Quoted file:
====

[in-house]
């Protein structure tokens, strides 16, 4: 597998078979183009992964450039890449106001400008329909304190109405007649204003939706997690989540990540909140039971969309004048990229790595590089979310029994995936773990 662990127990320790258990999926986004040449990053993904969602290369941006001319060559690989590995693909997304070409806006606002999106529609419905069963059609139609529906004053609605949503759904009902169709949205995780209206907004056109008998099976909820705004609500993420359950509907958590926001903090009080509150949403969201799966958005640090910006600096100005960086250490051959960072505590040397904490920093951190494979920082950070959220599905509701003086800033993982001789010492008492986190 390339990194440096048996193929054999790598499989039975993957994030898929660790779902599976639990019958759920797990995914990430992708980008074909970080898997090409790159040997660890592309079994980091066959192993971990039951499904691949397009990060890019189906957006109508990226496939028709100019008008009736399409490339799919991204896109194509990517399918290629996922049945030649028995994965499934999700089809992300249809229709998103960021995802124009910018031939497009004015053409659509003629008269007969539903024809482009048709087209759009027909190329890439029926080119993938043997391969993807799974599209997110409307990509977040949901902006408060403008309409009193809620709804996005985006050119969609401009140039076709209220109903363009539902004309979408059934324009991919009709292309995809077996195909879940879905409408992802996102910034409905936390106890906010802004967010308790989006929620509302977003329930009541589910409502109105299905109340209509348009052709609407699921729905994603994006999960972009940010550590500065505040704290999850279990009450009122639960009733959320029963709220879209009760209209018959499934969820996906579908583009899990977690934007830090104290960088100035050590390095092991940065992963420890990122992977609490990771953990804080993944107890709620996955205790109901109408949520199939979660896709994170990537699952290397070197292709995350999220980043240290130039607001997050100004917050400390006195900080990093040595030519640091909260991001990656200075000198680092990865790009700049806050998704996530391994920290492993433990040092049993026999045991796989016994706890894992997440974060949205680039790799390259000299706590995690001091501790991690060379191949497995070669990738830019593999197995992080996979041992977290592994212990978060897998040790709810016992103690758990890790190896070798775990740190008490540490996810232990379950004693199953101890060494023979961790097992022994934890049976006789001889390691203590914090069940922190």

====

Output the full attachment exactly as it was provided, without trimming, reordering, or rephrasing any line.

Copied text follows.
[in-house]
């Protein structure tokens, strides 16, 4: 597998078979183009992964450039890449106001400008329909304190109405007649204003939706997690989540990540909140039971969309004048990229790595590089979310029994995936773990 662990127990320790258990999926986004040449990053993904969602290369941006001319060559690989590995693909997304070409806006606002999106529609419905069963059609139609529906004053609605949503759904009902169709949205995780209206907004056109008998099976909820705004609500993420359950509907958590926001903090009080509150949403969201799966958005640090910006600096100005960086250490051959960072505590040397904490920093951190494979920082950070959220599905509701003086800033993982001789010492008492986190 390339990194440096048996193929054999790598499989039975993957994030898929660790779902599976639990019958759920797990995914990430992708980008074909970080898997090409790159040997660890592309079994980091066959192993971990039951499904691949397009990060890019189906957006109508990226496939028709100019008008009736399409490339799919991204896109194509990517399918290629996922049945030649028995994965499934999700089809992300249809229709998103960021995802124009910018031939497009004015053409659509003629008269007969539903024809482009048709087209759009027909190329890439029926080119993938043997391969993807799974599209997110409307990509977040949901902006408060403008309409009193809620709804996005985006050119969609401009140039076709209220109903363009539902004309979408059934324009991919009709292309995809077996195909879940879905409408992802996102910034409905936390106890906010802004967010308790989006929620509302977003329930009541589910409502109105299905109340209509348009052709609407699921729905994603994006999960972009940010550590500065505040704290999850279990009450009122639960009733959320029963709220879209009760209209018959499934969820996906579908583009899990977690934007830090104290960088100035050590390095092991940065992963420890990122992977609490990771953990804080993944107890709620996955205790109901109408949520199939979660896709994170990537699952290397070197292709995350999220980043240290130039607001997050100004917050400390006195900080990093040595030519640091909260991001990656200075000198680092990865790009700049806050998704996530391994920290492993433990040092049993026999045991796989016994706890894992997440974060949205680039790799390259000299706590995690001091501790991690060379191949497995070669990738830019593999197995992080996979041992977290592994212990978060897998040790709810016992103690758990890790190896070798775990740190008490540490996810232990379950004693199953101890060494023979961790097992022994934890049976006789001889390691203590914090069940922190």